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A Canadian Pacific locomotive A Canadian Pacific locomotive in Banff, Alberta. Serjio74 / Shutterstock.com

North America’s biggest railroad born as Kansas City sale is completed

The $31 billion deal creates a 32,000 kilometer railroad across North America

Railway giant Canadian Pacific (CP) closed a US $31 billion deal including the assumption of $3.8 billion of debt for United States railroad Kansas City Southern (KCS) on Tuesday, a sale that was originally agreed upon in September.

The landmark deal creates Canadian Pacific Kansas City (CPKC), an approximately 32,000 kilometer railroad that connects Canada, the United States and Mexico and will generate an estimated $8.7 billion annually.

CPKC will offer a direct link between Vancouver, Montreal, New York, Texas and large parts of Mexico, currently operated under KCS’ wholly-owned subsidiary Kansas City Southern de México, which carries freight from the Pacific port of Lázaro Cárdenas, Michoacán; ports in Tampico and Altamira in Tamaulipas; the port of Veracruz; and the Valley of México and the El Bajío industrial region to the U.S. via Texas. 

The combination will capitalize on the North America trade agreement (USMCA), particularly in the automotive and agriculture industries, which are together worth almost $190 billion, according to the Economy Ministry.  

However, the deal isn’t quite finalized yet: KCS shares have been placed in a voting trust while U.S. regulators review it. The companies expect approval in the fourth quarter of 2022, and will operate independently until then.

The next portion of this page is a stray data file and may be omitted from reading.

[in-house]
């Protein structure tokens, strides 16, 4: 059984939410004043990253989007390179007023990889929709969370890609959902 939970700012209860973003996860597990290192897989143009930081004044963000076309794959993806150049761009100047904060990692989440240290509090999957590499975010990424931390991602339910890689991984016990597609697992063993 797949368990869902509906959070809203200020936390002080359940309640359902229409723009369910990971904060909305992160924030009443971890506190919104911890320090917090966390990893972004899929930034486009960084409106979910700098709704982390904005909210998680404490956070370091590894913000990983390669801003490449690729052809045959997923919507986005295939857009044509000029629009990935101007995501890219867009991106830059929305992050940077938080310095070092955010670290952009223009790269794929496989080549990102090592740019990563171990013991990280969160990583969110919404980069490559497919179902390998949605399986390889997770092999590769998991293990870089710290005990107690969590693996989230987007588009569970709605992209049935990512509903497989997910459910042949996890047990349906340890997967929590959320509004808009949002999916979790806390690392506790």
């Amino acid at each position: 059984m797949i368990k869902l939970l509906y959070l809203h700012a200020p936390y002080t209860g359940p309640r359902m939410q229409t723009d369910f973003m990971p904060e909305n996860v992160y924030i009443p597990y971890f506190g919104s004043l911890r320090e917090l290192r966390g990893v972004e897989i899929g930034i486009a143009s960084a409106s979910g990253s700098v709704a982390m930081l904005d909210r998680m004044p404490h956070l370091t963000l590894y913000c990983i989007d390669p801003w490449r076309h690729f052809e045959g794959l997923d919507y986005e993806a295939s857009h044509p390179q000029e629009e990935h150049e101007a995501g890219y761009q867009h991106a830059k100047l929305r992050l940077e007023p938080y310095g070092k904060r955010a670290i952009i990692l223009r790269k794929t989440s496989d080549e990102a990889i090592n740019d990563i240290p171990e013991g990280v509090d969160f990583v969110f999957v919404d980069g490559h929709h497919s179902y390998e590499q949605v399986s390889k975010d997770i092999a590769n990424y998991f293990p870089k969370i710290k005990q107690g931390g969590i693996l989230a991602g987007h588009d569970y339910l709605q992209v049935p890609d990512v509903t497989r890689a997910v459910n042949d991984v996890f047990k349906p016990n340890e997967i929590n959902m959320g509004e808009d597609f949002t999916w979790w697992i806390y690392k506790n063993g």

The acquisition was given the green light by Mexican regulators in November. 

Completion will bring an end to a bidding war between CP and its domestic rival Canadian National (CN), which was previously in line to take over KCS. 

The president of CP, Keith Creel, said the deal would benefit North American economies: “Today is an historic day for our two iconic companies … CPKC will become the backbone connecting our customers to new markets, enhancing competition in the U.S. rail network, and driving economic growth across North America while delivering significant environmental benefits,” he said.

President of KCS, Patrick Ottensmeyer, said the agreement will be beneficial for clients, shareholders and workers: “The CP-KCS combination will not only benefit customers, partners, labor and shareholders through new single line transportation services, attractive synergies and complementary routes, but will also benefit KCS and our employees by enabling us to be part of a growing corporate enterprise on the North American continent,” he said. 

CP began operating in 1881 and has approximately 20,100 kilometers of track in the United States and Canada.

KCS is the smallest of the major freight railroads in the U.S, with 10,800 kilometers of track in the U.S. and Mexico.

With reports from Milenio and Global News

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